FIFA acknowledged this week that its computer systems were hacked earlier this year for the second time, and officials from European soccer’s governing body fear they also might have suffered a data breach.
UEFA officials were targeted in a so-called phishing operation in which third parties fool their targets into giving up password-protected login details, though the organization has been unable to find traces of a hack in its computer systems.
Commenting on the news are the following security professionals.
Rob Shapland, Principal Cybersecurity Cconsultant at Falanx Group:
“The hack on FIFA appears to have been a very common phishing attack that tricks users into entering their password into a fake version of a website that they recognise, such as Microsoft Outlook. Preventing such attacks requires a multi-level approach, using email defence software to filter out emails that have links masquerading as legitimate sites, combining this with awareness training for staff so they know what to look out for, and regular controlled phishing tests to educate staff on the types of tactics used by nation states and cyber criminals. FIFA may not have been using this approach due to cost or lack of knowledge on how to defend, or it’s possible they just got unlucky and the email bypassed their filters and a staff member clicked the link.”
Paul Edon, Technical Director (EMEA) at Tripwire:
“Hackers are getting ever more creative when it comes to fooling users, and this attack on FIFA is evidence of that. Phishing campaigns are extremely popular and aim to dupe people into giving away personal and financial information, which is why individuals should be vigilant of the links and attachments sent to them. If you believe it could be suspicious then avoid interacting. However, malicious cybercriminals are preying on human naivety which is why these attacks continue to be successful. Granted, it is becoming more difficult to track malicious attackers as they are getting better at mimicking valid content from reputable organisations. The best way organisations and individuals can help avoid future attacks is through education programs, understanding the risks and consequences of clicking unknown links and attachments is a critical defence against Phishing type attacks. Regardless of whether you believe the email to be legitimate or not, never click on inbuilt links. Always open your own web browser and log in to your account on the official website. If there is a legitimate requirement for you to update or re-enter information, it should be referenced within your specific account instance.”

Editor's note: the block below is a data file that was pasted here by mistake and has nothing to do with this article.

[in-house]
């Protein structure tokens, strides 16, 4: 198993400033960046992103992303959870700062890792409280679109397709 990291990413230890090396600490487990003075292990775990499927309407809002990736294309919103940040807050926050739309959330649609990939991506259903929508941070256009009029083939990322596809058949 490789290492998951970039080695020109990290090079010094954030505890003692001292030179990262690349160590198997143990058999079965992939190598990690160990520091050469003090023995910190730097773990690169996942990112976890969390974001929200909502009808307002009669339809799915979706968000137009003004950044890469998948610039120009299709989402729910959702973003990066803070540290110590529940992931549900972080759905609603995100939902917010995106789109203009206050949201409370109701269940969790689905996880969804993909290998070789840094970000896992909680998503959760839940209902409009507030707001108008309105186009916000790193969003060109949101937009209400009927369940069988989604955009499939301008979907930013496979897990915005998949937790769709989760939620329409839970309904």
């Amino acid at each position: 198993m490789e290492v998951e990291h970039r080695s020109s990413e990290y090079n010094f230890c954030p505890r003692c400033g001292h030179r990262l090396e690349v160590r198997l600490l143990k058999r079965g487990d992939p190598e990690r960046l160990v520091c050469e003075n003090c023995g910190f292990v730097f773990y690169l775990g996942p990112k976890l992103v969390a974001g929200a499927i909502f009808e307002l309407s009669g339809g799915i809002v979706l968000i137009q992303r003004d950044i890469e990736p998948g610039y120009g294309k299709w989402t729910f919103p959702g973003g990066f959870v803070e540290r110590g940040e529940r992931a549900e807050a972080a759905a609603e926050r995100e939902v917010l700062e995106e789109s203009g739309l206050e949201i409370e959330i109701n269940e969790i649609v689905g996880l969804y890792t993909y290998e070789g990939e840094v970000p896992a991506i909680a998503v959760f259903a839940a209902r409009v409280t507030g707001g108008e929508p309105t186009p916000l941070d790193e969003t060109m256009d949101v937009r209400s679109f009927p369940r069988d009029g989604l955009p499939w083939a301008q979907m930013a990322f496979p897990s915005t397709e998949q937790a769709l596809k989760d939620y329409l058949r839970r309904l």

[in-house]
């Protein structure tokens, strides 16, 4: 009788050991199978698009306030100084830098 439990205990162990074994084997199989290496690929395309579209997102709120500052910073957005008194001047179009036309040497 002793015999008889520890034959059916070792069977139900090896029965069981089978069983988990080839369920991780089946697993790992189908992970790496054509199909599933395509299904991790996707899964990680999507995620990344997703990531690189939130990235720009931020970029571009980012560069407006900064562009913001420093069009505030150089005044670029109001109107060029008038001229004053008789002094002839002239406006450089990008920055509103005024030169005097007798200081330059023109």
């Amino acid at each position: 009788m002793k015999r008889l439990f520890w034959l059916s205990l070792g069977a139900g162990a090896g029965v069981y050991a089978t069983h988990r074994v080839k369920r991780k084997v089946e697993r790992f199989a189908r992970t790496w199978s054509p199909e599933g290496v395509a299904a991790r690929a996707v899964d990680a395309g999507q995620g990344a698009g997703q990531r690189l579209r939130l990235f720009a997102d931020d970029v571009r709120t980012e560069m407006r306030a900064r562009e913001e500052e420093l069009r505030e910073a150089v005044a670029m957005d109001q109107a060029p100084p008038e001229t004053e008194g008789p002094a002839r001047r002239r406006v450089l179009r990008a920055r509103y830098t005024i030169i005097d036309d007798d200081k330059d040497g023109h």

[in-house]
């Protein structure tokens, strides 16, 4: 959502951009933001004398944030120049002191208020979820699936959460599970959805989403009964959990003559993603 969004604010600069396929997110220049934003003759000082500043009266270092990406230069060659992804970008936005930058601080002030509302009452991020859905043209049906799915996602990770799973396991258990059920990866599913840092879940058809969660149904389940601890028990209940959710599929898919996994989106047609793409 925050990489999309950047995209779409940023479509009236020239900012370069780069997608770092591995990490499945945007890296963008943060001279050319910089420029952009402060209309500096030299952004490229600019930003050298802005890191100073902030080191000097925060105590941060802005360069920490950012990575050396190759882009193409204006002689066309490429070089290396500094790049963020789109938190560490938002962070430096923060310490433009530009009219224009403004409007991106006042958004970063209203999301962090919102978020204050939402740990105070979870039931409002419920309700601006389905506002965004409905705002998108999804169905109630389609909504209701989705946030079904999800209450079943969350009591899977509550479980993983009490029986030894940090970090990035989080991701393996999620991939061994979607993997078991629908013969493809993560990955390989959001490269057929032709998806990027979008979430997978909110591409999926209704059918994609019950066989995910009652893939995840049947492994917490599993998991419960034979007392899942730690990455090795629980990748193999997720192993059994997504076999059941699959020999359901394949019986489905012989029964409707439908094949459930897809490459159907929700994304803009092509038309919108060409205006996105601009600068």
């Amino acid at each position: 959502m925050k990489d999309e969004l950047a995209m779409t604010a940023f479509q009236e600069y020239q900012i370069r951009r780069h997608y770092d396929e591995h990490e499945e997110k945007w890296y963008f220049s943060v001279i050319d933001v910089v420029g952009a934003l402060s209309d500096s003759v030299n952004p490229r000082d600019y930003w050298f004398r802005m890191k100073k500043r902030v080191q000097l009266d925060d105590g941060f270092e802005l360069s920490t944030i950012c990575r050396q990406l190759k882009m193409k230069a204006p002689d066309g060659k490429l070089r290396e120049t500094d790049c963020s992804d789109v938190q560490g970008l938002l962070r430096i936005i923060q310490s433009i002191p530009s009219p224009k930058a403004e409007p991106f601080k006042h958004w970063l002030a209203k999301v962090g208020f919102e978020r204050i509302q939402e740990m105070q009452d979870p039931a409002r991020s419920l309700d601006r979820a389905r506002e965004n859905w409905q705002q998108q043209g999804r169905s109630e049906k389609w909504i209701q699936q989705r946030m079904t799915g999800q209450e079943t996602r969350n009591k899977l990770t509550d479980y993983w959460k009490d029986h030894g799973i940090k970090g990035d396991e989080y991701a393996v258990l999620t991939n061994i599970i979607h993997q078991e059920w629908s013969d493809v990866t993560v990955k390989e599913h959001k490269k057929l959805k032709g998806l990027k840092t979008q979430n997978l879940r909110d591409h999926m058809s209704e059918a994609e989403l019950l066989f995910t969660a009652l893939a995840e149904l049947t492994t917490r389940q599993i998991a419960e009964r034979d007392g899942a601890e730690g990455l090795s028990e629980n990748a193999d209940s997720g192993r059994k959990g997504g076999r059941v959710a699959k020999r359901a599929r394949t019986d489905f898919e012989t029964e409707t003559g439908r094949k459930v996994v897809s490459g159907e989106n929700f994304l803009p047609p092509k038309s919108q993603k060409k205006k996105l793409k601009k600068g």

Javvad Malik, Security Advocate at AlienVault:
“While details are unclear at this time as to the exact nature of the breach and targeted information, FIFA suspects legitimate credentials were obtained through phishing users. In such cases, raising awareness of the dangers of phishing to staff is the best first step. In addition, threat detection controls such as behavioural monitoring which can indicate when user activity deviates from the norm can be used to identify compromised accounts.
Nation-state actors are resourceful, and it creates an asymmetric playing field where the attackers often have the advantage of time to understand and work their way into an organisation. So, preventative measures may not always be effective. However, having strong detection controls in place can allow companies to identify where an attacker may have got in, and take the appropriate measures quickly to minimise the harm.”
Tony Richards, Group CISO at Falanx Group:
“While there a number security controls that can reduce the success of a phishing attack, well-crafted spear-phishing or whaling attacks can be hard to defend against, and if an attacker is using captured valid credentials, it will leave minimal traces of the hack.
However, it would seem that FIFA haven’t learned from the previous attacks and have not implemented sufficient security controls.”